Tuesday, September 27, 2011

Gloom Cookie Vol. 1 Review

Gloom Cookie Vol. 1
Slave Labor Graphics
Softcover Trade Paperback
240 pages
$18.95 (2001)
ISBN 9780943151342

Contributors: Serena Valentino, Ted Naifeh, Tristan Crane, Nikki Coffman, Eric Russell, and foreword by Caitlin Kiernan

Reprints: Gloom Cookie #1-6

Synopsis: Lex is a good goth girl - she dresses up in her best clothes and goes to the club every night to find her soulmate.  Unfortunately, she thinks her soulmate is Max, who is basically using her as a doormat (and wears a dress) while he searches for his own soulmate. 

The club is filled with all sorts of interesting goth people and we get to see them fumble through social situations.  Some of them are not entirely what they seem and harbor deep, dark secrets.
  • Lex - adorable goth clubgoer looking for love in all the wrong places - specifically Max
  • Max - Lex's lover who is looking for love in all the wrong places while stringing Lex along
  • Sebastian - handsome young man with a secret - there's a monster living under his bed
  • Chrys - spunky girl with eyes for Sebastian, she's friends with Lex has a secret of her own
  • Isabella - she's the reigning queen of the club and everyone is her follower, Damion is part of her clique, manipulative and evil
  • Damion - Isabella's confidante and a brooding soul
  • Carnival Macabre - a bizarre carnival filled with freaks who have formed a semblance of a family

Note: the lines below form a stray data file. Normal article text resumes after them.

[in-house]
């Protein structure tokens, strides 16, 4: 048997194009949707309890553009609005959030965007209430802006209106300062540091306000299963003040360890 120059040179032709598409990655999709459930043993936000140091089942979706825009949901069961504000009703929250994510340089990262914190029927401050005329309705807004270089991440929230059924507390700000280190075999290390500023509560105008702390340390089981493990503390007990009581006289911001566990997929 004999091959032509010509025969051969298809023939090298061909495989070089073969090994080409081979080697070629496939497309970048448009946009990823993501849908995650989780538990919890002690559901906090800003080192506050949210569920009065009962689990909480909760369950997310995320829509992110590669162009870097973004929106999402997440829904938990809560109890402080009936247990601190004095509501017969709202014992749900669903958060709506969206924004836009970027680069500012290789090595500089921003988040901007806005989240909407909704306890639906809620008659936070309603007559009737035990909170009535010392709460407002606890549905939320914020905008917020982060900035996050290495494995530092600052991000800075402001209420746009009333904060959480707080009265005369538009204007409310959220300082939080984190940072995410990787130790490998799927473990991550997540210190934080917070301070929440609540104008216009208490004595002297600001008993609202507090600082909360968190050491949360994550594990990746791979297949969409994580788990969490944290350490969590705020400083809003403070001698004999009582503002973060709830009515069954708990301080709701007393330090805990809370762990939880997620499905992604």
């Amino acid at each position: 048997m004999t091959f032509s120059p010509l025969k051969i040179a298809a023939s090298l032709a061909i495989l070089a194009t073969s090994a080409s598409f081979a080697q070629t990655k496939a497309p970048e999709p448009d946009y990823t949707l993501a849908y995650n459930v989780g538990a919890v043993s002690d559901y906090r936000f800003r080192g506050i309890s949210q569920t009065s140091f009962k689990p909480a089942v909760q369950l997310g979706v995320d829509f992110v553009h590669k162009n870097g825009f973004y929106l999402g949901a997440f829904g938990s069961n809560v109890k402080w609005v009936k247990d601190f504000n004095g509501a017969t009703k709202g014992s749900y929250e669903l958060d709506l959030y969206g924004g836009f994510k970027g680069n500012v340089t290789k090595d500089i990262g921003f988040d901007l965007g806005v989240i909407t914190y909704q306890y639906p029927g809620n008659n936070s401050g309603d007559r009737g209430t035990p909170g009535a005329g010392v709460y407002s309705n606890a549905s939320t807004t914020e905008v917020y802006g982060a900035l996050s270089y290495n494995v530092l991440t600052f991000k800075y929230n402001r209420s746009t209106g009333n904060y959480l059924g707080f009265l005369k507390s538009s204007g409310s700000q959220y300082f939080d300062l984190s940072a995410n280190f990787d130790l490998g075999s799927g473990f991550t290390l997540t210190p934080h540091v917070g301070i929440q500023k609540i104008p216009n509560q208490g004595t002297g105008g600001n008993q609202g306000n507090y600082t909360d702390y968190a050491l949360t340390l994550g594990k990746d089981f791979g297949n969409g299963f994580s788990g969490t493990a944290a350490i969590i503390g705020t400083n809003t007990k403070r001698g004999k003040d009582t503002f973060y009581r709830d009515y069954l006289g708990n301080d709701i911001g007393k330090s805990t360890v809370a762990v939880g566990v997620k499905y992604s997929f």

Pros: Great representation of the goth scene during the late '90s, incredibly accurate characterizations, nice art by Naifeh (deceptively simple), got some major street cred from other creators including Neil Gaiman, good balance of story with humorous asides, lots of neat extras
Cons: Black and white, everyone has pointy little claw/fingers, there were several typos - especially using 'your' instead of 'you're'

Mike Tells It Straight: If you've ever painted your nails black, were an avid Nine Inch Nails listener, or hung out at the coffee shop then Gloom Cookie will bring you back to the dark, angst-ridden days of misguided youth.  Serena Valentino's portrayal of the goth scene is so accurate it's more appropriate to call it an anthropological study than a comic book.  I was apprehensive to read an SLG goth comic based on some of their other one-note, strip-style comics (like Johnny the Homicidal Maniac, Squeee!, or Milk and Cheese), but was pleasantly surprised at the characterization and pacing.  It's a great portrayal of various goth archetypes from the club scene (Vermillion is the funniest) with a fairy tale undercurrent, and has a story!  Take a trip down the darkling lane of nostalgia with Gloom Cookie!

TO BUY and Recommendations: